Is There A Critical Digital Art History Yet?

Today marks the beginning of the Rebuilding the Portfolio: DH for Art Historians (#doingdah14 on Twitter) workshop hosted at the Roy Rosenweig Centre for History & New Media. I am unable to attend these proceedings, but luckily there are a steady number of tweets that are keeping me up-to-date with the highlights of what is being discussed.

It’s only been a few hours since this workshop series began, but based on what has been tweeted so far, I can see that there has been a focus on attempting to understand the digital humanities and the digital tools of art history. There have been a few questions that have really peaked my interest such as, “What are the core concepts of art history that make it different from other disciplines?” (tweeted by @sarahObender), “What are the threshold concepts of art history?”, and “How might thinking about threshold concepts of art history change approaches to digital tools and practices?” (tweeted by @celeste_sharpe). I have been struggling with questions like this for quite a while, so I’d be interested to see what the folks at #doingdah14 suggest to answer these questions later on.

One thing I did find interesting was that in a few of the links posted on the Rebuilding the Portfolio: DH for Art Historians website is that there were only a few critical articles on the state of digital art history. The majority of the articles are about the Digital Humanities, digital collections, digital storytelling (through projects, publications or exhibitions), technical art history, and websites of professional communities (see here and here). While these are important aspects of Digital Art History, I am a bit surprised that there are not more articles about critical Digital Art History included.

The focus in Digital Art History at the moment seems to be on creating digital projects, thinking in new ways, and teaching Art Historians about the opportunities in Digital Humanities scholarship, so perhaps we haven’t quite reached the point where we can critically engage with the field of Digital Art History itself just yet–we need to create it first. Perhaps it needs more time to grow, mature, and develop before this self-reflexive engagement can occur? Or maybe critical engagement with Digital Art History can grow in tandem with the field itself?

Ultimately, I think Digital Art History needs more exposure. Workshop series, like “Rebuilding the Portfolio: DH for Art Historians” and similar workshops, are doing important work in making this happening by training Art Historians in Digital Humanities scholarship. This work needs to continue to happen, and also needs to continue within academies across the world to train future generations of Digital Art Historians.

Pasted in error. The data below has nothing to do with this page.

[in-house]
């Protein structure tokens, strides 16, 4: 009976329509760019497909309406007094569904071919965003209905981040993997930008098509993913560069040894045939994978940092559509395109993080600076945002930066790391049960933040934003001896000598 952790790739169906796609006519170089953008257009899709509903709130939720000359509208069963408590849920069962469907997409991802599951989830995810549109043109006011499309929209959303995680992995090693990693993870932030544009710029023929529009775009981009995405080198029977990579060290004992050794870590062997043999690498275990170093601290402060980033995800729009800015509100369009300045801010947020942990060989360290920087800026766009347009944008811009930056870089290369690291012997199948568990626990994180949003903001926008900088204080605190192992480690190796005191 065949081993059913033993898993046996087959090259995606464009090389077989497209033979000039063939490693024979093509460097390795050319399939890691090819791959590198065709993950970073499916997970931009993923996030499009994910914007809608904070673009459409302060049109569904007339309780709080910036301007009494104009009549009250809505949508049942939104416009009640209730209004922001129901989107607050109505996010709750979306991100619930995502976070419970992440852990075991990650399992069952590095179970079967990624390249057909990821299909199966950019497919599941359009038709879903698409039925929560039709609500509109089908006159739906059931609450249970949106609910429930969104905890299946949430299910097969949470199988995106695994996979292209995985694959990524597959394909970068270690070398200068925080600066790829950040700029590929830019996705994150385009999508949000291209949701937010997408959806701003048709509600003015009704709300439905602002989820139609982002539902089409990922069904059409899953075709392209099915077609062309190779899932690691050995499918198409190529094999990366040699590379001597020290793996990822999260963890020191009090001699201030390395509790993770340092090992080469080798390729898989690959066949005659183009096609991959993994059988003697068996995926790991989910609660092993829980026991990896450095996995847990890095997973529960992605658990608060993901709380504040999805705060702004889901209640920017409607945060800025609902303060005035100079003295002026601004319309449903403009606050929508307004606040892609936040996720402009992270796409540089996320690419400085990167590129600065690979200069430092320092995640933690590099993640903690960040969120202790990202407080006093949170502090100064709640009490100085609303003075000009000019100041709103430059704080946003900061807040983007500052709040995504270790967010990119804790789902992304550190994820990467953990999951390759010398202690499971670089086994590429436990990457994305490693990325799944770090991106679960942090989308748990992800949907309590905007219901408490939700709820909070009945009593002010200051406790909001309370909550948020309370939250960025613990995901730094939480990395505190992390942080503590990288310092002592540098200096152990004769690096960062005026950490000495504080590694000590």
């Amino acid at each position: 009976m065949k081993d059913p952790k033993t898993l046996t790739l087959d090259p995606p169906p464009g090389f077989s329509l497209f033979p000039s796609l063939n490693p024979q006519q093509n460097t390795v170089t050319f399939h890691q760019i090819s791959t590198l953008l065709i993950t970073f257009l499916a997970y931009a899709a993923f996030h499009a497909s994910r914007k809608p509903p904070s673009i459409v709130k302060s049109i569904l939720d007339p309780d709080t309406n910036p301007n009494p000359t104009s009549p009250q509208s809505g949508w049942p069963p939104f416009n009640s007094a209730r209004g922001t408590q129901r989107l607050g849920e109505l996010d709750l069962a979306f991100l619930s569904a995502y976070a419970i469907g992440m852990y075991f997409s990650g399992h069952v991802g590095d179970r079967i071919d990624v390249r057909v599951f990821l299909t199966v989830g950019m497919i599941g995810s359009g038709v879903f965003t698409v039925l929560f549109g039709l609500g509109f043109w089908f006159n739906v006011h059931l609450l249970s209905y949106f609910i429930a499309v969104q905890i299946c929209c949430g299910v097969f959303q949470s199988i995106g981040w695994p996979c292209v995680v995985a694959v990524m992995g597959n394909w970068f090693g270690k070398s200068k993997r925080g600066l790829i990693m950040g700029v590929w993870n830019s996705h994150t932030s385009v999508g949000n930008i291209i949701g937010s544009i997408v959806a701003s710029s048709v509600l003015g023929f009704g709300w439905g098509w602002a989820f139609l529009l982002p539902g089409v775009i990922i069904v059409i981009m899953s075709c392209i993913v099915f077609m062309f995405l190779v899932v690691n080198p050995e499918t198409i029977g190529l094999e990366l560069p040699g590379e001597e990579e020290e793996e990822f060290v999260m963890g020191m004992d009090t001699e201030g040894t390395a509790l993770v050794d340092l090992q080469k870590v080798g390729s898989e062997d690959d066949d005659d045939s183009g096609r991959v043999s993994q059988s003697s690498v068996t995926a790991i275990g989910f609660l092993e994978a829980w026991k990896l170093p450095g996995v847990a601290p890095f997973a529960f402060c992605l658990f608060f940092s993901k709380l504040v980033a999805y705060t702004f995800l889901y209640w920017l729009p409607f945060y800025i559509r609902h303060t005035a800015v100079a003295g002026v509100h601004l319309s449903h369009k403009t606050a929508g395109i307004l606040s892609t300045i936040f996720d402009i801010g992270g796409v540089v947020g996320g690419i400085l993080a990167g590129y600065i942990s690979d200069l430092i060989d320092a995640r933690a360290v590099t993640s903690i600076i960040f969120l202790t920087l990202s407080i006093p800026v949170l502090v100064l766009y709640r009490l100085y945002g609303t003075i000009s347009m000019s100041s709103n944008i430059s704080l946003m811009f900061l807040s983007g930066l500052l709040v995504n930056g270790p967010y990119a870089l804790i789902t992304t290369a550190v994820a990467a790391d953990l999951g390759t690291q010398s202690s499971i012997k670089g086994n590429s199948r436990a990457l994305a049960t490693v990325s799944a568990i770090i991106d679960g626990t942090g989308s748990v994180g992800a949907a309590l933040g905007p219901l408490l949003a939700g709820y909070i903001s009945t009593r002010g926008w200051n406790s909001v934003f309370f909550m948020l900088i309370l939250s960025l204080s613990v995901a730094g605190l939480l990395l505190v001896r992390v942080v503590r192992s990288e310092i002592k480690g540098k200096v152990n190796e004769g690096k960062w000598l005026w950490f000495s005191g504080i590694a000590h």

It’ll be interesting to see what is discussed this week through the #doingdah14 hashtag, and how this field grows over the next few years.

My own interests lie in a critical engagement with Digital Art History as a field of research, but I have had difficulty finding much recent critical scholarship in this field as of late. If anyone knows of any books or articles about Digital Art History please comment below or send me a tweet @danutasierhuis




  1. I really enjoyed reading your review on Rebuilding the Portfolio. I often find myself asking the same questions, we are so eager to start “Digital Art History” that we haven’t had a chance to stop and ask “what is Digital Art History?” In fact, while working at the institute one of our instructors made a comment that she was surprised that “Digital Art History” did not even have a wikipedia article. I’d be interested in continuing this conversation with you and perhaps starting some type of open forum where we can begin to define this field.

    1. Thanks so much for your comment! I would be very interested in chatting some more about defining Digital Art History with you too. Any suggestions on a forum (besides the comments section here)?

      Perhaps we could even start the missing Wikipedia article? There’s an article for almost everything else (I.e. Digital history, computer art, internet art, digital art, new media art, etc) except for Digital Art History… This should be fixed, I think 🙂

  2. Morgan Currie · · Reply

    This is a really timely issue Part of the difficulty in defining digital art history comes from the lack of consensus on the nature of analog art history. Even its origin in Vasari’s Renaissance mash-up of artist’s biography, connoisseurial attribution, and essentialist theorizing defies easy summary, and the range of approaches, subjects, and ideological leanings in today’s post-structuralist world is dizzying. This is without mentioning the inchoate relationships with curatorial activity, studio practice, and visual culture studies. I can’t think of a discipline that is harder to clarify, and I suspect that the ad hoc nature of virtual art history initiatives reflects the individual priorities of the scholars behind them. Getting collective buy-in to a top-down framework may be impossible in this environment. The organic development of a granular structure, much like that of art history in general, seems more likely.

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